Using optogenetics, two researchers challenge our notions of movement and offer new and more reliable ways to model movement disorders in animals.

Modern science is technically challenging, often requiring large, multi-faceted groups of scientists to publish in the best journals. Harking back to days of yore, emulating two of my personal electrophysiology heroes Hodgkin and Huxley (see their two-author, seminal series of five back-to-back papers defining the nerve action potential 1952a, 1952b, 1952c, 1952d, and 1952e), two researchers from The Howard Hughes Medical Institute’s Janelia Research Campus in Virginia have bucked the trend. Eric Yttri & Joshua Dudman’s elegant behavioural optogenetics study, upending how we view motor control, is both technically bleeding-edge yet beautifully simple, and is now published in Nature.

Optogenetics is a technique that uses ion channels (proteins that control the electrical activity in nerves/neurons, and hence generate nerve impulses or action potentials along neurons) genetically engineered to be opened by light. Different ‘flavours’ of these light sensitive ion channels allow the electrical activity of neurons to be finely tuned: one type, opened by a specific light frequency, can increase neuronal excitability, firing more action potentials; a second, activated by a different light frequency, can inhibit or dampen neuronal excitability. From my perspective, as a neuroscientist studying ion channels, the vistas of research opened up by optogenetics are wide and exciting; the ability to control neuronal excitability at the flick of a light switch has incredible potential to advance neuroscience. Though biased, I’m not the only one enthralled by the potential that optogenetics offers: Nature made it their Method of the Year in 2010 (you can watch their YouTube video here) and I’d be surprised if Karl Deisseroth, a key founder and proponent of optogenetics, doesn’t receive a call from the Nobel Prize committee in the next few years.

Though offering great potential in new avenues of research, optogenetics does have some technical hurdles that need to be overcome in order for the benefits of this technology to be fully realized. Key amongst these is how to deliver the light to the neurons expressing your light-sensitive ion channels. Flexible fibre optics can deliver laser light, but require tethering power cables affecting behavioural studies. University of Illinois-Urbana scientists Sun II Park et al., created a small, flexible implant with radio-frequency powered light-emitting diodes to supply light without the tethering cables. Their findings were described last year in Nature Biotechnology and detailed in this blog by Dr. Sarah Lilley, University of Sussex. Another problem—the invasive nature of fibre-optics—has also been addressed recently by Harvard scientists Sedat Nizamoglu et al., in their recent study in Nature Communications: bioabsorbable light guides were created that could deliver laser light to deep tissue areas for optogenetics-based treatment, and following light treatment would break down naturally in the body, removing the need for further invasive surgery.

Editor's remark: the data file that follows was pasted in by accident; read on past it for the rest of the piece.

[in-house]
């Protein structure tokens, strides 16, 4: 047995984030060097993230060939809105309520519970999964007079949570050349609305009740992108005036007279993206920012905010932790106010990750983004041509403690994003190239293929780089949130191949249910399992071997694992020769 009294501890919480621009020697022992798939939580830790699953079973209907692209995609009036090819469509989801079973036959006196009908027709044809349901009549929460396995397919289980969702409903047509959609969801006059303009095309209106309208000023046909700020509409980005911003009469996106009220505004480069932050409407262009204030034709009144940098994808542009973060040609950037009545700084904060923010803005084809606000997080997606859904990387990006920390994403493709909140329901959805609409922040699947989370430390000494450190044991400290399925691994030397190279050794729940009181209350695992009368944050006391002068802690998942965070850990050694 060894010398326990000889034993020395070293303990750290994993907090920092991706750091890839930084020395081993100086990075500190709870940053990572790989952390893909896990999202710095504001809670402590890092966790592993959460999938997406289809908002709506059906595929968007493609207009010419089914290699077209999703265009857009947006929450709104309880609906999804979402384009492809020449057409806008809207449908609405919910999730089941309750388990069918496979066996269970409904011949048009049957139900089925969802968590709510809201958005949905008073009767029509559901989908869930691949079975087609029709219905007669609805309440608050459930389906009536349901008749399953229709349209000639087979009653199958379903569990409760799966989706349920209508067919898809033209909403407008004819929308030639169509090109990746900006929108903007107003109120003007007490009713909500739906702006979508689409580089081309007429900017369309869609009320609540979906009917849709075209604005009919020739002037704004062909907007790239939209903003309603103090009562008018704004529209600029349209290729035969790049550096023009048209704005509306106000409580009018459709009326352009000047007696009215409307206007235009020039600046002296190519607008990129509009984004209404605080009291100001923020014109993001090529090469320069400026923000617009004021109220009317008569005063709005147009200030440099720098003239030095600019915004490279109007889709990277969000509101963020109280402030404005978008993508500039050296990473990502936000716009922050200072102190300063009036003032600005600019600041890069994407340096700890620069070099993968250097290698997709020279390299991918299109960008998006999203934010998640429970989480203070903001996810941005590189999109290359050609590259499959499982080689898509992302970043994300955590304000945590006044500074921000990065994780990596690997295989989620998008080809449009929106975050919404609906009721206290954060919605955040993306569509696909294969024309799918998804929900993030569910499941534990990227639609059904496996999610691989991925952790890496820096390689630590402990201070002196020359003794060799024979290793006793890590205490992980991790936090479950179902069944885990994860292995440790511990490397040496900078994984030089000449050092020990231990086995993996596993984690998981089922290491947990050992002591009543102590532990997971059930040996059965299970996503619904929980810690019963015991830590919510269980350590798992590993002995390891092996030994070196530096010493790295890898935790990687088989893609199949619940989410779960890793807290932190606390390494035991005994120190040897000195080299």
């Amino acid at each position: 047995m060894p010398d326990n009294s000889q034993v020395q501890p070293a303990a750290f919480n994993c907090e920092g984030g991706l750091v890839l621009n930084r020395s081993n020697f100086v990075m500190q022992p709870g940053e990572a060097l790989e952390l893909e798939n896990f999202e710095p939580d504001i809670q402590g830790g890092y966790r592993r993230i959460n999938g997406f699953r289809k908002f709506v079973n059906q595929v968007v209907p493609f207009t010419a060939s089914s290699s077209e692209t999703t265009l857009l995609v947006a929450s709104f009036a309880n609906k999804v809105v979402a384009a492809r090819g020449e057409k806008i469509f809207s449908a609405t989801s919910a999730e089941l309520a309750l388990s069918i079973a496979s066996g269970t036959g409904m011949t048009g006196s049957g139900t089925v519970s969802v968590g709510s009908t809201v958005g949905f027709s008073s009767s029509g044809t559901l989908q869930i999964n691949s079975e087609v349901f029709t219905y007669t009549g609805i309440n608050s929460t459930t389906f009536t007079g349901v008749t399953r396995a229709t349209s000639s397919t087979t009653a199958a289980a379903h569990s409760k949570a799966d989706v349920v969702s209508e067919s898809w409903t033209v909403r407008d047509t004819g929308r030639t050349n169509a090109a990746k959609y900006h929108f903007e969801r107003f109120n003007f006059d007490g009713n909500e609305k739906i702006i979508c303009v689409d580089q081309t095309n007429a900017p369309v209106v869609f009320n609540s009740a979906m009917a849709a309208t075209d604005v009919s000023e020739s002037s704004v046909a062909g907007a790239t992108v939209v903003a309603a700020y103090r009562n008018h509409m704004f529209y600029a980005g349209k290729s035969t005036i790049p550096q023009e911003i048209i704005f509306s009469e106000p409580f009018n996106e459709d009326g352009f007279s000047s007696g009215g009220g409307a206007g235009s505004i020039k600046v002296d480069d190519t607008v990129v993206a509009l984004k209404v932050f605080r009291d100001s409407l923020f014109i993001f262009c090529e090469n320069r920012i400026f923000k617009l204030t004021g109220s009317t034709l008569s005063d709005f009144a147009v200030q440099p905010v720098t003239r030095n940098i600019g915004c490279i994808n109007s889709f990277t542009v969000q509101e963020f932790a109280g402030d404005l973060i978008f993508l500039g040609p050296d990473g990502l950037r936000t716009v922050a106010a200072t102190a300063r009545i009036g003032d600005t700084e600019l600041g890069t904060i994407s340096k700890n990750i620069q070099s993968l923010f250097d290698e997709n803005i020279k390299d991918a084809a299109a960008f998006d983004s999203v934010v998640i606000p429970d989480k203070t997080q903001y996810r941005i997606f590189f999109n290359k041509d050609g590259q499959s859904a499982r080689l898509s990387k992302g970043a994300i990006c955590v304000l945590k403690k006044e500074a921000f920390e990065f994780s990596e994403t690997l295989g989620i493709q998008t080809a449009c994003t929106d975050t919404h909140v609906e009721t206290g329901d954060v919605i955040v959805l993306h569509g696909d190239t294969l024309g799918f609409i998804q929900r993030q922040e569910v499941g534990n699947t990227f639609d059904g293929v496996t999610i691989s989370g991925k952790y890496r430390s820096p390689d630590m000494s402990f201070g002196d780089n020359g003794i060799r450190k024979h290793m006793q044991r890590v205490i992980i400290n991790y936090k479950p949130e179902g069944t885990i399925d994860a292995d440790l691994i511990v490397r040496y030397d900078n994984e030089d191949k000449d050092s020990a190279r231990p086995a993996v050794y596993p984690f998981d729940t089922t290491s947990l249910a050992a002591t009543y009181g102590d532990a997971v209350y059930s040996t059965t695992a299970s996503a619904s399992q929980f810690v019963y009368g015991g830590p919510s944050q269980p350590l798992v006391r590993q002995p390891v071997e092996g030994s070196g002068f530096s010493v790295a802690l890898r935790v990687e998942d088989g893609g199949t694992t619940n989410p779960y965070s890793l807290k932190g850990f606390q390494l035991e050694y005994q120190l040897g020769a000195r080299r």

A gear shift in thinking

Using optogenetics to control the electrical excitability of specific neurons in mice basal ganglia, Yttri and Dudman turn present thinking of motion control on its head. Till their paper it was thought that in the basal ganglia two types of neuron controlled the speed of voluntary movements: one type acted to promote (like the accelerator pedal in a car) whilst another type suppressed movement (like the brake pedal). In their study, which was conducted in mice, this dogma was challenged: their experiments found that both types of neuron, when optogenetically stimulated, could speed up the trained mice movements; if mice were trained to make slow movements, both types of neurons, when stimulated, would lead to even slower movements. In other words, control of motion is more complex than originally thought, with both ‘accelerator’ and ‘brake’ neurons able to speed-up or slow down movements, and both being used in concert to finely control movement. Dudman likens this combined accelerator-brake control to a race-car driver speeding around a circuit: the driver doesn’t simply independently speed up or slow down but actually uses a combination of accelerator and brake together to make carefully controlled and fast turns around the circuit.

These movement studies have implications for disease states where control is impaired. For instance, Parkinson’s disease (PD) patients have slowed movement, and even loss of control over their movements. To investigate the implications of this research in PD, Yttri and Dudman mimicked the loss and death of dopamine-secreting cells that are symptomatic of PD by injecting mice with dopamine blockers. The optogenetic stimulation that previously increased or decreased movement speed now had no effect. When I emailed Dr. Dudman (full disclosure: he’s an old friend from our time together at Columbia University, so there may be a hint of bias in choosing his paper) it was obvious that this aspect of his study was what excited him the most:

“[Our study helps to] explain one of the most pervasive phenotypes of Parkinson’s disease: bradykinesia,” he told me. “There really isn’t a good quantitative account of this in existing models, but we can fit the PD phenotype perfectly.”

In conclusion, Yttri and Dudman’s study is a great example of optogenetics used to control and define animal behaviour, and in so doing provide a more robust and accurate hypothesis of motion control in animal (and hence human) physiology and pathophysiology.

Perhaps, most importantly, it may provide the first reliable animal model for the study of diseases like PD.

How to cite:

Bell, Damian. Lights, experiment, action. Eureka blog. June 14, 2016. Available: